Say what you will about how the film ended if you’ve seen it, this one hits home for me, almost a little too close given that I watched it twice – once in theaters with friends, and once at home after my own grandma unexpectedly passed away in Taiwan. Given that this was a very personal film for writer-director and fellow Asian American immigrant Lulu Wang, a lot of the cultural nuances that ONLY a person who has walked in these shoes will know, played out exactly as it would in real life. But to the naked and untrained outsider eye, they are too subtle to pick up. Everyone’s new favorite best friend, Queens native Awkwafina, gets ahead of Hollywood before they pigeonhole her into the comedic sidekick for life, and delivers so movingly in this dramatic turn. Having grown up in the same neighborhood and circles of influence as her (and even really only being a few degrees of separation away from the life she lives), I have never felt so known and spoken for on the big screen as watching Billie go through her own journey. As the trailer suggests to the bewildered western audience – yes, there is such a thing in Chinese culture that withholds the truth about one’s dying state. It is from this thread of lie that the entire film rests its whimsy and drama on.
Through Awkwafina’s broken and thick-accented Asian-American Mandarin, the all-too-familiar feeling of missing them for those of us who have families on the other side of the world, unravels slowly. The longer one stays in the motherland, the more one realizes the weight of what is missing in his or her life. To go back to your normal routines in America or wherever it may be, means that you once again fade into the the abyss. What Billie fights for in this film is the ability to get to be around and say goodbye to her Nai Nai, a privilege a lot of people give up when they leave, and what the film attempts to teach us, is that this seemingly normal perspective, in fact paints the fundamental difference between Western cultural thinking, and Eastern cultural thinking.
What hit home the most for me, is a scene when Billie’s family leaves Nai Nai’s apartment to hop on a taxi to the airport for their return to New York. As any loving grandparent would, Nai Nai insists even at her old age to walk out to the car to see the family off, while everyone tells her to stay put. The family climbs in the car, and Nai Nai holds on to every last second she could of watching her people go, by simply putting them in the car and saying good byes. The taxi finally pulls away and the camera lingers on a sweet white-haired old lady, walking into the middle of the street waving at the car growing smaller and smaller in the distance. The camera cuts to the family sitting inside the taxi driving away, everyone staring out of the corner of their own spaces, tearing – and this is where I let the floodgates go. For me, it is this familiar feeling that draws the gut punch, because I could repaint so clearly in that moment, the same scene set in my own memory, of my grandparents walking out to the street, waving good bye at the taxi my family just hopped on, wondering if this is the last they will ever get to see of us.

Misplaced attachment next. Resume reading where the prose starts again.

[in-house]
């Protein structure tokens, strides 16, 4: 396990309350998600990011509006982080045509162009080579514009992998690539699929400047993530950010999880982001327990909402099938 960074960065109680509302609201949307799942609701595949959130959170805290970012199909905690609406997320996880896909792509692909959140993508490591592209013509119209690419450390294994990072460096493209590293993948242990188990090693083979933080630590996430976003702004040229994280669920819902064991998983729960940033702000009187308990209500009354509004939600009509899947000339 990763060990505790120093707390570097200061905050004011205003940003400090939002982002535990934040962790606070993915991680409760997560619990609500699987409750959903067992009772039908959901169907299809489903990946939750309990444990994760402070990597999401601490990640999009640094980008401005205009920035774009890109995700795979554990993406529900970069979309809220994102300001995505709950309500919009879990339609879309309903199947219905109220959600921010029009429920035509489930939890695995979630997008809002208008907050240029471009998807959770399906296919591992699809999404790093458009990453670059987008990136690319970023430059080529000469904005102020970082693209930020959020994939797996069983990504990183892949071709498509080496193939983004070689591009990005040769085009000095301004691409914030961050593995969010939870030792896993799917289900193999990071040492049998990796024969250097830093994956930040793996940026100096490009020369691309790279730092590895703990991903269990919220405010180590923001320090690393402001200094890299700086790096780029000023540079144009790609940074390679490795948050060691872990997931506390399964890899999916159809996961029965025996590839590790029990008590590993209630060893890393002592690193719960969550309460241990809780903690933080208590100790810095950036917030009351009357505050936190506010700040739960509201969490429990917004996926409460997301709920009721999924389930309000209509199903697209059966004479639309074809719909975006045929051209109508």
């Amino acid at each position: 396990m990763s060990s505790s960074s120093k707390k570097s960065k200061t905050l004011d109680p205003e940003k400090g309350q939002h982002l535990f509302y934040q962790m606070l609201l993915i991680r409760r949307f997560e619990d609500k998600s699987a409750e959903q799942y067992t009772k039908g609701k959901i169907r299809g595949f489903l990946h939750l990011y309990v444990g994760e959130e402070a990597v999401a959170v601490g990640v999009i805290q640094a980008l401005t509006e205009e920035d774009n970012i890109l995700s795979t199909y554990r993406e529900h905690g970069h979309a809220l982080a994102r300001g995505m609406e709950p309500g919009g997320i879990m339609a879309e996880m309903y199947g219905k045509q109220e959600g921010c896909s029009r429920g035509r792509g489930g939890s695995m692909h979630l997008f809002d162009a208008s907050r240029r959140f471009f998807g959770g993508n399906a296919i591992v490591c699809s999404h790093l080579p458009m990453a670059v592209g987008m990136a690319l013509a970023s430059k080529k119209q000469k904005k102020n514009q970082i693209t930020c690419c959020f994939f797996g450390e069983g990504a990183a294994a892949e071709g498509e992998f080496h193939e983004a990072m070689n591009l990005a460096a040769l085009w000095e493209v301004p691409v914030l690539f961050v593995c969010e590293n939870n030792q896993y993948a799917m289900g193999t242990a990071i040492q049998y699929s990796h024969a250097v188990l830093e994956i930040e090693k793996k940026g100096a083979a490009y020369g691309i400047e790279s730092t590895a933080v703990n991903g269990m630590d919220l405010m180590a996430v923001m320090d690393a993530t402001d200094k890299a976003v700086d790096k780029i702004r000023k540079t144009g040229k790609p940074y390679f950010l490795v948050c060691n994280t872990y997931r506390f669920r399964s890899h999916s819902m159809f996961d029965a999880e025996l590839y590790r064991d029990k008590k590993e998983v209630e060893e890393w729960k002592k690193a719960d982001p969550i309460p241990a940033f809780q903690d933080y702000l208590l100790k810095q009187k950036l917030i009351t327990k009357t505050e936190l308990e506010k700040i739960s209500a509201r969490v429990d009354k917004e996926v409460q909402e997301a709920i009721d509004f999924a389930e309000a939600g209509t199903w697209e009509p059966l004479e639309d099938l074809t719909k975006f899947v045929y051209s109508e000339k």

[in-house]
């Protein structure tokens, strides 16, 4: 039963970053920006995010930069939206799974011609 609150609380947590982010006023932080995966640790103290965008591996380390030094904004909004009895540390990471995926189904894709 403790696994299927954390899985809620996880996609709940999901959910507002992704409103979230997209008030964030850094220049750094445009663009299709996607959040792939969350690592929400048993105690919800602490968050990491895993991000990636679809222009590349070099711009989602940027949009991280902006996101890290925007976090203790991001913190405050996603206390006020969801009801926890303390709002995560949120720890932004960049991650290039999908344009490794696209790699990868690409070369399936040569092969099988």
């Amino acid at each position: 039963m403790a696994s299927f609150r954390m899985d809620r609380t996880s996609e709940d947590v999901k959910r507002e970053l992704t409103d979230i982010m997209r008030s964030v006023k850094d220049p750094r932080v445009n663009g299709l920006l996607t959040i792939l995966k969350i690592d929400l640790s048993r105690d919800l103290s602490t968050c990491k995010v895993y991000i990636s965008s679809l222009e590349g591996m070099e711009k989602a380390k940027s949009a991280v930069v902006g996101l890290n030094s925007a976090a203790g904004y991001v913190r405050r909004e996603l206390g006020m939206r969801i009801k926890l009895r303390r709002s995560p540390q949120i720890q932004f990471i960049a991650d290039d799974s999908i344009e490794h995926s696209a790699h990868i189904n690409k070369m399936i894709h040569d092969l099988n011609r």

Now I had these feelings and thoughts the first time I watched The Farewell. In the 3 months between my 2 viewings, my own grandmother unexpectedly passed away in Taiwan. I had already been making plans to fly back to see my grandparents next year, and my mom had already booked flights to spend Christmas and New Years with her parents. As I’m writing this now I’m tearing again – because what I think has been the most important thing to come out of this film, is that it’s urged the audience to hold onto those you love in life dearly – call your grandma. Unfortunately even after my first viewing, I never got the chance to see my grandma again until the day of her funeral. No the movie is not without flaws, but this is too important to an entire community of people to be passed on lightly, and for that I am grateful to know that even in my own lost opportunity, The Farewell tells a story that brings me just a little bit of solace and healing for missing my own people on the other side of the world.